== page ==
Walter Isaacson's highly anticipated new biography on Steve Jobs hit book shelves this week and reveals layers of a man most of us never knew. The book has kept Jobs in the global conversation and Howard Rheingold, visiting lecturer in Stanford University's Department of Communications and author of the book, "Smart Mobs: The Next Social Revolution," shares with us what he believes is missing from the conversation about Steve Jobs that all of us should know.
The NFL has in place a regulation called the Rooney Rule, which demands that every team must interview a minority candidate if a coaching or general manger's position is open. Many would like to see that rule in place in other venues. Robert Johnson, founder of BET, proposed on The Takeaway that if corporate America installed the Rooney Rule, it would "change the number of African Americans employed in higher echelons of corporate America."
Mitt Romney lost the New Hampshire GOP primary to John McCain in 2008, but he's hoping 2012's primary will be different. Romney received a key endorsement from the granite state's former governor, John H. Sununu. New Hampshire will hold the first presidential primary in the nation in January after the Iowa caucuses. While Romney continues to be the front runner in the GOP race, support for the former Massachusetts governor remains tepid at best. With a history of modified positions and the albatross of "Romneycare," the Massachusetts health care reform legislation that served as a model for President Obama's health care reform, hanging around his neck, many in the GOP base question Romney's conservatism.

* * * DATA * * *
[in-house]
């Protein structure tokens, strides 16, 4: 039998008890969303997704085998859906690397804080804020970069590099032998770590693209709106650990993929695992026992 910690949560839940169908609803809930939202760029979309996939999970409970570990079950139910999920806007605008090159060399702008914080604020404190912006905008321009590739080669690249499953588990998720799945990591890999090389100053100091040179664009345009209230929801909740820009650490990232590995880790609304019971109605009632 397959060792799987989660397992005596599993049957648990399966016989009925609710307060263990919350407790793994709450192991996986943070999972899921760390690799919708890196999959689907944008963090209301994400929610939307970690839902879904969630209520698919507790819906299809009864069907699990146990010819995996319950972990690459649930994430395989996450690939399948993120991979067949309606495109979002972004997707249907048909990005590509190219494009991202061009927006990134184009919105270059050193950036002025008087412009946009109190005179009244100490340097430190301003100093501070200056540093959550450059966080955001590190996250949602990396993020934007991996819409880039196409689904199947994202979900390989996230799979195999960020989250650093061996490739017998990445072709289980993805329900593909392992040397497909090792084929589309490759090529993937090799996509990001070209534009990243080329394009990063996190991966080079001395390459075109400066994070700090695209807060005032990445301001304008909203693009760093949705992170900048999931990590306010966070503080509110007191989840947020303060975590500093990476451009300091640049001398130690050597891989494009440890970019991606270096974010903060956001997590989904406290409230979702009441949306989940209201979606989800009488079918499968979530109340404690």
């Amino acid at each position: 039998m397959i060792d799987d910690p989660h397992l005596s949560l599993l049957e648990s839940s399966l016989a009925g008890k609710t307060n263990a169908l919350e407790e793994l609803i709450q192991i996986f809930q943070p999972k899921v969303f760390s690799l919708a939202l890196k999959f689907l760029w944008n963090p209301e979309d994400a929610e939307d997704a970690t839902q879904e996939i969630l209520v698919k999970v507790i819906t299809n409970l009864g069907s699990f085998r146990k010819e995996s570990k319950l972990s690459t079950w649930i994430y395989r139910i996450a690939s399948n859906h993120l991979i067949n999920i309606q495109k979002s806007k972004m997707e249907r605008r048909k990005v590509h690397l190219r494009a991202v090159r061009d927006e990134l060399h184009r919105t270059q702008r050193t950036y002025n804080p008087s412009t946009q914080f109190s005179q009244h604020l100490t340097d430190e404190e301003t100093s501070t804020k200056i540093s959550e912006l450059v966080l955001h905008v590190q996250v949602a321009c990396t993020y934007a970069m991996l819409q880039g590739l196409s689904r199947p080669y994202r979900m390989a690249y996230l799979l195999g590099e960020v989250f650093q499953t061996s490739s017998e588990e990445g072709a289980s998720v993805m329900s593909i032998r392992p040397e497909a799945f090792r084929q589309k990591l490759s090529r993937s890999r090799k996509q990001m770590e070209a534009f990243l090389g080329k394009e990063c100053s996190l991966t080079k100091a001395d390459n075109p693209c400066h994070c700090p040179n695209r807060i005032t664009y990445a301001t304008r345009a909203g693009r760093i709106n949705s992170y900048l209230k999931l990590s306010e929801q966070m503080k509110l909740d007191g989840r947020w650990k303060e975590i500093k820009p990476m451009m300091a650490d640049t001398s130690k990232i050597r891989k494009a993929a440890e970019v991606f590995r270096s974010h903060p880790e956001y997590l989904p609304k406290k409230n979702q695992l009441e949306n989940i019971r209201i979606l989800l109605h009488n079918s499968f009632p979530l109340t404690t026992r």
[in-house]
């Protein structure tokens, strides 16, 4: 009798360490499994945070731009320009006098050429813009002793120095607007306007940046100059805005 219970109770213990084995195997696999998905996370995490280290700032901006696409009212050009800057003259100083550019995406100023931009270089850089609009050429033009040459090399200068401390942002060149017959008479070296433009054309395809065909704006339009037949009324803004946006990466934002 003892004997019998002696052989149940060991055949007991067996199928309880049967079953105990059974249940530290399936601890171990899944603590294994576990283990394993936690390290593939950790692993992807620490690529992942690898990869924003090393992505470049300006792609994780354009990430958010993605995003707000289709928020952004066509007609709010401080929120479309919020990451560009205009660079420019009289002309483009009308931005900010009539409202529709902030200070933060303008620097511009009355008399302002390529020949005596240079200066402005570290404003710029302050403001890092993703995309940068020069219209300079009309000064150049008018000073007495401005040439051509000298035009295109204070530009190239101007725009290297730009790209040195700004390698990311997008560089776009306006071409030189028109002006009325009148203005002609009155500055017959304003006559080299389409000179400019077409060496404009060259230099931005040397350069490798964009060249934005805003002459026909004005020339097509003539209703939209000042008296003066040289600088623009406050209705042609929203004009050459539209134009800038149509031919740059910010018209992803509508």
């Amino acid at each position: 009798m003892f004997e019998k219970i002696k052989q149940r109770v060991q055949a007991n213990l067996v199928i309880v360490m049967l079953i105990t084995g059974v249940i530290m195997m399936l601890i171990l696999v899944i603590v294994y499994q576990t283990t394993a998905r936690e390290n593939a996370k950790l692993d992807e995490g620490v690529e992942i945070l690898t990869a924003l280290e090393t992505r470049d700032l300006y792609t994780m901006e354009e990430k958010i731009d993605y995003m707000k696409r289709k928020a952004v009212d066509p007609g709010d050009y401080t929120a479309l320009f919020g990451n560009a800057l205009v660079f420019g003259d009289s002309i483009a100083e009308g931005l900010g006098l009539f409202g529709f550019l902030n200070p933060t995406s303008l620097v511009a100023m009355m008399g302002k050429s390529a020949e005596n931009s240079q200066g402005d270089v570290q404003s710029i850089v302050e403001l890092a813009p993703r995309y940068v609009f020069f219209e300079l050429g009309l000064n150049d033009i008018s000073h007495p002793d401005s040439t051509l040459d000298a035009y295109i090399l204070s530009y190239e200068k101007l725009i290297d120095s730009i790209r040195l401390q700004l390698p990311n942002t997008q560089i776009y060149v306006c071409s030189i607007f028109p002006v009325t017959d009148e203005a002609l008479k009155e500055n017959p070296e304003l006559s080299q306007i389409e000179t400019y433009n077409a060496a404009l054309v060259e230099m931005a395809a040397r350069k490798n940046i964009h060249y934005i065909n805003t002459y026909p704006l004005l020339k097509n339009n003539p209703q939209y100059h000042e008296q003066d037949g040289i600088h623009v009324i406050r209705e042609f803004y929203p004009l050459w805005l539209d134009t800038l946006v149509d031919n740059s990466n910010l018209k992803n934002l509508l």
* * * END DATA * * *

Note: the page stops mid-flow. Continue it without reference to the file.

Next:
Banks were in dire trouble back in 2008, when the financial crisis hit. Stalwarts like Bear Stearns and Lehman Brothers kicked the bucket and other banks like Citigroup still haven't fully recovered. It appears though that banks may have a new problem: too much money. Many people, with no safe alternatives, are depositing their money into banks, but the banks have no where to invest it, so they are trying to deter consumers from giving them their money.
Many months after a man in Tunisia set himself on fire to protest his country's lack of a viable democratic government, some 90 percent of eligible voters in the country cast their votes on Sunday. Over 4.1 million people cast their ballots in the first democratic election from the nation that ignited the Arab Spring. Early signs show that the once banned Islamist Ennahda party is leading, possibly indicating a shift for the secular nation.